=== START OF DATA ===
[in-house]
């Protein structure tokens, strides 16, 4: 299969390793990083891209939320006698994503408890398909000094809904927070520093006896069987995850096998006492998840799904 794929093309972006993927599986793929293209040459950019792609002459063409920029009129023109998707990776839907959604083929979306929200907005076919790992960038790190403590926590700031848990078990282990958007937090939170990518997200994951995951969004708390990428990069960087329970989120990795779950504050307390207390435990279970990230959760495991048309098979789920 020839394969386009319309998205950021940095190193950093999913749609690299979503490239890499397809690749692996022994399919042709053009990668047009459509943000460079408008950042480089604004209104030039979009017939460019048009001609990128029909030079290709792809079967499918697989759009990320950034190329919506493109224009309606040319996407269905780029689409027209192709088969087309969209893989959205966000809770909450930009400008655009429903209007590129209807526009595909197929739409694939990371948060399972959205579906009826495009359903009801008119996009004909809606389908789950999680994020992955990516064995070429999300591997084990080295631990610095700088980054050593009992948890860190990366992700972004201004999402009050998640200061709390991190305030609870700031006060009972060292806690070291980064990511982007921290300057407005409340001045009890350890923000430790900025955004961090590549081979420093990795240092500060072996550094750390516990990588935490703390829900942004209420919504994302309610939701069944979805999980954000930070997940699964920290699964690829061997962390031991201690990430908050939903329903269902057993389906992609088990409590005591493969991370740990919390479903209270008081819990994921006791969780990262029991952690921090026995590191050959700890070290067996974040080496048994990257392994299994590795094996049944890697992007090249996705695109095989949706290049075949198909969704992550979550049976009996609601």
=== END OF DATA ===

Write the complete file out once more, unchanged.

[in-house]
């Protein structure tokens, strides 16, 4: 299969390793990083891209939320006698994503408890398909000094809904927070520093006896069987995850096998006492998840799904 794929093309972006993927599986793929293209040459950019792609002459063409920029009129023109998707990776839907959604083929979306929200907005076919790992960038790190403590926590700031848990078990282990958007937090939170990518997200994951995951969004708390990428990069960087329970989120990795779950504050307390207390435990279970990230959760495991048309098979789920 020839394969386009319309998205950021940095190193950093999913749609690299979503490239890499397809690749692996022994399919042709053009990668047009459509943000460079408008950042480089604004209104030039979009017939460019048009001609990128029909030079290709792809079967499918697989759009990320950034190329919506493109224009309606040319996407269905780029689409027209192709088969087309969209893989959205966000809770909450930009400008655009429903209007590129209807526009595909197929739409694939990371948060399972959205579906009826495009359903009801008119996009004909809606389908789950999680994020992955990516064995070429999300591997084990080295631990610095700088980054050593009992948890860190990366992700972004201004999402009050998640200061709390991190305030609870700031006060009972060292806690070291980064990511982007921290300057407005409340001045009890350890923000430790900025955004961090590549081979420093990795240092500060072996550094750390516990990588935490703390829900942004209420919504994302309610939701069944979805999980954000930070997940699964920290699964690829061997962390031991201690990430908050939903329903269902057993389906992609088990409590005591493969991370740990919390479903209270008081819990994921006791969780990262029991952690921090026995590191050959700890070290067996974040080496048994990257392994299994590795094996049944890697992007090249996705695109095989949706290049075949198909969704992550979550049976009996609601």